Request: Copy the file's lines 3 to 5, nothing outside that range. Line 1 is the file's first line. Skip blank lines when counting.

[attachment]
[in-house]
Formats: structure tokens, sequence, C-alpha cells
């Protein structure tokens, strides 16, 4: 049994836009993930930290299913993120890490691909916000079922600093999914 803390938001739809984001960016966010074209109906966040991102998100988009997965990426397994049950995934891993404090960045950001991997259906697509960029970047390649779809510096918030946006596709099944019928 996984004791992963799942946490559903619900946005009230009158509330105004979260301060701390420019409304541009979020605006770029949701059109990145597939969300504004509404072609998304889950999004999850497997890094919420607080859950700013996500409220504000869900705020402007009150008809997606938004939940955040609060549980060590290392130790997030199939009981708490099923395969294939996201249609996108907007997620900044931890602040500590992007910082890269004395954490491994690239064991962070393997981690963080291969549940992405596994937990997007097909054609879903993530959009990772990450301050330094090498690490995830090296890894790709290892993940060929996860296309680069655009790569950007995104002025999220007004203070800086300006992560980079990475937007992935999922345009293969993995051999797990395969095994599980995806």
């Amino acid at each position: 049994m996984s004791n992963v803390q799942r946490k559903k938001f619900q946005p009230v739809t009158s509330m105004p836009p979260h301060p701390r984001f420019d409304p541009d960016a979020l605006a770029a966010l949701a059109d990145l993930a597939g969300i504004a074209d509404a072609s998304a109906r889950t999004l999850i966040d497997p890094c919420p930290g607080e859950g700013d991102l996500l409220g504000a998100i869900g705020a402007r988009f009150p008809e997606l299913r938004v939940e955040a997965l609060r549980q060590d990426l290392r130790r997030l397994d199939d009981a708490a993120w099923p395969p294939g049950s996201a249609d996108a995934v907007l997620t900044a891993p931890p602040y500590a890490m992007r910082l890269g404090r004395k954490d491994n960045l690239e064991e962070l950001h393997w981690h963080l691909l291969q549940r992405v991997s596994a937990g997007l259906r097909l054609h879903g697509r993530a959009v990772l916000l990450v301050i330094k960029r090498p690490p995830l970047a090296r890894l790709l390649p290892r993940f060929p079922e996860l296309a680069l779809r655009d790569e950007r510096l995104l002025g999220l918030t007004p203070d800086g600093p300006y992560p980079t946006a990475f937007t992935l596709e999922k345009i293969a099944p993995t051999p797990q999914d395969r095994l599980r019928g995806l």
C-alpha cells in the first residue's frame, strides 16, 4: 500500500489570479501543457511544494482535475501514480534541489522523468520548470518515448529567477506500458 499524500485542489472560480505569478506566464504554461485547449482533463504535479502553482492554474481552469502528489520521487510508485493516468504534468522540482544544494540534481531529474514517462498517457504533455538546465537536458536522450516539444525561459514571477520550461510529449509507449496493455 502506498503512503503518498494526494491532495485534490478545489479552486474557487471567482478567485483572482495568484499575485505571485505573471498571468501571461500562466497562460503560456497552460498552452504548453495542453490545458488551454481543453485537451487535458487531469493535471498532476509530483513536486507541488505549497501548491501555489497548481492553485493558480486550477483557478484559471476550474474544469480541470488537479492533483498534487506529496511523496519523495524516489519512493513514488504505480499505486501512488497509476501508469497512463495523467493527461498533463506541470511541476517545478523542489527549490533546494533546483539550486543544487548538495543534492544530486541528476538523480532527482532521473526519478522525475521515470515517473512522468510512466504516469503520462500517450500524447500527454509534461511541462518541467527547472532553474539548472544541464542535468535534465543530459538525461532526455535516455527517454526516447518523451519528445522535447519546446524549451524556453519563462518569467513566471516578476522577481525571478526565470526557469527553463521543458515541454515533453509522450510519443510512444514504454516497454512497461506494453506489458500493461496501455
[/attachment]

């Protein structure tokens, strides 16, 4: 049994836009993930930290299913993120890490691909916000079922600093999914 803390938001739809984001960016966010074209109906966040991102998100988009997965990426397994049950995934891993404090960045950001991997259906697509960029970047390649779809510096918030946006596709099944019928 996984004791992963799942946490559903619900946005009230009158509330105004979260301060701390420019409304541009979020605006770029949701059109990145597939969300504004509404072609998304889950999004999850497997890094919420607080859950700013996500409220504000869900705020402007009150008809997606938004939940955040609060549980060590290392130790997030199939009981708490099923395969294939996201249609996108907007997620900044931890602040500590992007910082890269004395954490491994690239064991962070393997981690963080291969549940992405596994937990997007097909054609879903993530959009990772990450301050330094090498690490995830090296890894790709290892993940060929996860296309680069655009790569950007995104002025999220007004203070800086300006992560980079990475937007992935999922345009293969993995051999797990395969095994599980995806």
């Amino acid at each position: 049994m996984s004791n992963v803390q799942r946490k559903k938001f619900q946005p009230v739809t009158s509330m105004p836009p979260h301060p701390r984001f420019d409304p541009d960016a979020l605006a770029a966010l949701a059109d990145l993930a597939g969300i504004a074209d509404a072609s998304a109906r889950t999004l999850i966040d497997p890094c919420p930290g607080e859950g700013d991102l996500l409220g504000a998100i869900g705020a402007r988009f009150p008809e997606l299913r938004v939940e955040a997965l609060r549980q060590d990426l290392r130790r997030l397994d199939d009981a708490a993120w099923p395969p294939g049950s996201a249609d996108a995934v907007l997620t900044a891993p931890p602040y500590a890490m992007r910082l890269g404090r004395k954490d491994n960045l690239e064991e962070l950001h393997w981690h963080l691909l291969q549940r992405v991997s596994a937990g997007l259906r097909l054609h879903g697509r993530a959009v990772l916000l990450v301050i330094k960029r090498p690490p995830l970047a090296r890894l790709l390649p290892r993940f060929p079922e996860l296309a680069l779809r655009d790569e950007r510096l995104l002025g999220l918030t007004p203070d800086g600093p300006y992560p980079t946006a990475f937007t992935l596709e999922k345009i293969a099944p993995t051999p797990q999914d395969r095994l599980r019928g995806l």
C-alpha cells in the first residue's frame, strides 16, 4: 500500500489570479501543457511544494482535475501514480534541489522523468520548470518515448529567477506500458 499524500485542489472560480505569478506566464504554461485547449482533463504535479502553482492554474481552469502528489520521487510508485493516468504534468522540482544544494540534481531529474514517462498517457504533455538546465537536458536522450516539444525561459514571477520550461510529449509507449496493455 502506498503512503503518498494526494491532495485534490478545489479552486474557487471567482478567485483572482495568484499575485505571485505573471498571468501571461500562466497562460503560456497552460498552452504548453495542453490545458488551454481543453485537451487535458487531469493535471498532476509530483513536486507541488505549497501548491501555489497548481492553485493558480486550477483557478484559471476550474474544469480541470488537479492533483498534487506529496511523496519523495524516489519512493513514488504505480499505486501512488497509476501508469497512463495523467493527461498533463506541470511541476517545478523542489527549490533546494533546483539550486543544487548538495543534492544530486541528476538523480532527482532521473526519478522525475521515470515517473512522468510512466504516469503520462500517450500524447500527454509534461511541462518541467527547472532553474539548472544541464542535468535534465543530459538525461532526455535516455527517454526516447518523451519528445522535447519546446524549451524556453519563462518569467513566471516578476522577481525571478526565470526557469527553463521543458515541454515533453509522450510519443510512444514504454516497454512497461506494453506489458500493461496501455